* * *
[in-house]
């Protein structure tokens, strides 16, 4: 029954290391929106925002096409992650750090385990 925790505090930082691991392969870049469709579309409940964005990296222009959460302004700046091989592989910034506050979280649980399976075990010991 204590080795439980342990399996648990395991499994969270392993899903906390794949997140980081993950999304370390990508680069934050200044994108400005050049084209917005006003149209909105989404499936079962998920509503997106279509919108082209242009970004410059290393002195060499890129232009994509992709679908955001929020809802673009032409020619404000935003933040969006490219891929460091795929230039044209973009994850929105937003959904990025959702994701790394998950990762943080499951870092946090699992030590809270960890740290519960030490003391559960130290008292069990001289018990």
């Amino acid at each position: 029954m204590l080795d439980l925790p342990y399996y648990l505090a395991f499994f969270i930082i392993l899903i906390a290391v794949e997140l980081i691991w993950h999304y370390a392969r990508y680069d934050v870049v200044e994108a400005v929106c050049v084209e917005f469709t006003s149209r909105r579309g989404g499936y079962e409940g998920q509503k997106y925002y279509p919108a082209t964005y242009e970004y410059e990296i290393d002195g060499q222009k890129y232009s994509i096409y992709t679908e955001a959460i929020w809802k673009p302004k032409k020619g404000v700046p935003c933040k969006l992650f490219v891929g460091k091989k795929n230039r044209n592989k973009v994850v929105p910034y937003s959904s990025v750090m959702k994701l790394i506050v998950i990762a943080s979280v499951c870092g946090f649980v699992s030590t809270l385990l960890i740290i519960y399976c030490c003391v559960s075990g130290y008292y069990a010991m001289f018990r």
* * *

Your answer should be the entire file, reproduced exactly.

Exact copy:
[in-house]
């Protein structure tokens, strides 16, 4: 029954290391929106925002096409992650750090385990 925790505090930082691991392969870049469709579309409940964005990296222009959460302004700046091989592989910034506050979280649980399976075990010991 204590080795439980342990399996648990395991499994969270392993899903906390794949997140980081993950999304370390990508680069934050200044994108400005050049084209917005006003149209909105989404499936079962998920509503997106279509919108082209242009970004410059290393002195060499890129232009994509992709679908955001929020809802673009032409020619404000935003933040969006490219891929460091795929230039044209973009994850929105937003959904990025959702994701790394998950990762943080499951870092946090699992030590809270960890740290519960030490003391559960130290008292069990001289018990």
């Amino acid at each position: 029954m204590l080795d439980l925790p342990y399996y648990l505090a395991f499994f969270i930082i392993l899903i906390a290391v794949e997140l980081i691991w993950h999304y370390a392969r990508y680069d934050v870049v200044e994108a400005v929106c050049v084209e917005f469709t006003s149209r909105r579309g989404g499936y079962e409940g998920q509503k997106y925002y279509p919108a082209t964005y242009e970004y410059e990296i290393d002195g060499q222009k890129y232009s994509i096409y992709t679908e955001a959460i929020w809802k673009p302004k032409k020619g404000v700046p935003c933040k969006l992650f490219v891929g460091k091989k795929n230039r044209n592989k973009v994850v929105p910034y937003s959904s990025v750090m959702k994701l790394i506050v998950i990762a943080s979280v499951c870092g946090f649980v699992s030590t809270l385990l960890i740290i519960y399976c030490c003391v559960s075990g130290y008292y069990a010991m001289f018990r």